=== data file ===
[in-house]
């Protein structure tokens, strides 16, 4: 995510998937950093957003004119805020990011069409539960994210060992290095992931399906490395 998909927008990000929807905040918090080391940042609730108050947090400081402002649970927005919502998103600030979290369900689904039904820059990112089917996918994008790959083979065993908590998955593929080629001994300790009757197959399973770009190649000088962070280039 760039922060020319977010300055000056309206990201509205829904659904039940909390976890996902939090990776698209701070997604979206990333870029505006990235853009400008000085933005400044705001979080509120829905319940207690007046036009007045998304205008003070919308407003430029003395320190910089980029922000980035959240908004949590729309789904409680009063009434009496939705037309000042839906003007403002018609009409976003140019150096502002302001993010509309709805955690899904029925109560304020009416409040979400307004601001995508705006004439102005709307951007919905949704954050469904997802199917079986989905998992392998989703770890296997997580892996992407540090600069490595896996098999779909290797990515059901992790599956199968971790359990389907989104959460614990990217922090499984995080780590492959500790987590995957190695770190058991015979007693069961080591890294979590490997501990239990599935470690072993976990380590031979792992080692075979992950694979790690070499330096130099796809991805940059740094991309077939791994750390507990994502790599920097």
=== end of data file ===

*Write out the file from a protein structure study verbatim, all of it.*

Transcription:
[in-house]
């Protein structure tokens, strides 16, 4: 995510998937950093957003004119805020990011069409539960994210060992290095992931399906490395 998909927008990000929807905040918090080391940042609730108050947090400081402002649970927005919502998103600030979290369900689904039904820059990112089917996918994008790959083979065993908590998955593929080629001994300790009757197959399973770009190649000088962070280039 760039922060020319977010300055000056309206990201509205829904659904039940909390976890996902939090990776698209701070997604979206990333870029505006990235853009400008000085933005400044705001979080509120829905319940207690007046036009007045998304205008003070919308407003430029003395320190910089980029922000980035959240908004949590729309789904409680009063009434009496939705037309000042839906003007403002018609009409976003140019150096502002302001993010509309709805955690899904029925109560304020009416409040979400307004601001995508705006004439102005709307951007919905949704954050469904997802199917079986989905998992392998989703770890296997997580892996992407540090600069490595896996098999779909290797990515059901992790599956199968971790359990389907989104959460614990990217922090499984995080780590492959500790987590995957190695770190058991015979007693069961080591890294979590490997501990239990599935470690072993976990380590031979792992080692075979992950694979790690070499330096130099796809991805940059740094991309077939791994750390507990994502790599920097």